(Bloomberg) -- As lockdowns started to sweep across the globe last year, venture capitalist Hernan Kazah sent an ominous message to his portfolio of Latin America tech startups: cut costs and preserve cash in what Kazah thought would be an all-out effort to survive the pandemic.
Now just over a year later, Kazah is less concerned about the survival of the region’s burgeoning tech scene than he is with how to spend the $1 billion of cash his firm just raised. Because rather than decimate startups, the lockdowns boosted sales for tech companies as customers tapped into their phones to do everything from order food to bank online as the spread of Covid-19 kept people at home while taking its tragic toll.
Kaszek Ventures, the venture capital company Kazah and partner Nicolas Szekasy founded a decade ago after leaving e-commerce giant Mercado Libre, have already invested in a roster of so-called unicorns, startups worth $1 billion or more.
As the pandemic unfolded, they saw so many investment opportunities arise that they moved up plans by months to raise new funds that will be used for investments in startups in coming years, Kazah said in an interview this month. The result was the biggest venture capital round in Latin America’s history, in another sign the region has catapulted from an innovation backwater to an emerging region for the world’s tech investors.
“The start of the pandemic was horrible. Companies had to recalibrate and adjust. But then a month and a half in, we saw the opposite: demand kept increasing and increasing,” Kazah said. “It accelerated so much and there were so many really great investment ideas that we really didn’t want to be left without dry powder.””
While Latin America has been one of the hardest-hit regions in the world by the pandemic, that has hardly made a dent in the pace of venture activity. Last year, investors rang up a record number of deals while pouring more than $4 billion into startups for a second-consecutive year, according to the Association for Private Capital Investment in the region. The association, known as LAVCA, estimates first quarter investments were north of $2 billion.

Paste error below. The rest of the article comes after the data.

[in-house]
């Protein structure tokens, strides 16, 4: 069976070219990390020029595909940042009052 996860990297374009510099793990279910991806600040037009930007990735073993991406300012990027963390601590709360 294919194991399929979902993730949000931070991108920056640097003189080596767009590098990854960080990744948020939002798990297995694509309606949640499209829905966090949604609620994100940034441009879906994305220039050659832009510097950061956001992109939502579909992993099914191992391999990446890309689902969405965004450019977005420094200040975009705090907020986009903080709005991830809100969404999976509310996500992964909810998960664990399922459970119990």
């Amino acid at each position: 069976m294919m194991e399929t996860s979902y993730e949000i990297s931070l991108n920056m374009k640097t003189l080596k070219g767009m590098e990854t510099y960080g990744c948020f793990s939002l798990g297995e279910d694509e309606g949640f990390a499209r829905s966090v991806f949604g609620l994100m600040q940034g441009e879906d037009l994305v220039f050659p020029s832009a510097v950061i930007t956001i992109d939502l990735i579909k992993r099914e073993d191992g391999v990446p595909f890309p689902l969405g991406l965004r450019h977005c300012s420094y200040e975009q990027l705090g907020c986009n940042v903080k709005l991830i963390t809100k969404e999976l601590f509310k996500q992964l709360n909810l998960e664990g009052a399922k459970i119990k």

Kaszek raised $475 million it plans to spend on early-stage startups and $525 million for a fund that will be largely dedicated to companies in which it has already made an investment. The funds were several times oversubscribed, with demand coming from across the world, including strong interest from Asian institutions as well as investors in Latin America, Kazah said.
Wesleyan University and California-based Sequoia Heritage are listed among its investors. Other backers were not disclosed.
The demand may be partially explained by the firm’s track record of picking winners, with at least nine unicorns in its portfolio. Among them, Kaszek counts investments in Brazilian fintech Nubank, which is valued at $30 billion after receiving an investment from Berkshire Hathaway, Mexican used car platform Kavak and real estate firm Quinto Andar.
With its new funds, Kaszek will target companies in which technology plays a fundamental role, Kazah said. He expects financial technology, or fintech, to continue to grow, as well as e-commerce and education companies. The firm looks at companies across Latin America, but will be focused on Brazil, Mexico and Colombia, he said.
After seeing a banner period for initial public offerings on the Brazilian stock market, Kazah expects “many companies” from Kaszek’s portfolio to go public in coming years.
With every portfolio it builds, the firm sees a “big group of companies” that it sells at costs or loses its investment, he said.
“At the end of the day if you build a portfolio just with successes, that means you’re not taking enough risks,” he said. “Whenever we build a portfolio of 20 or 30 companies, we have maybe, if we’re lucky, a handful of big winners.”
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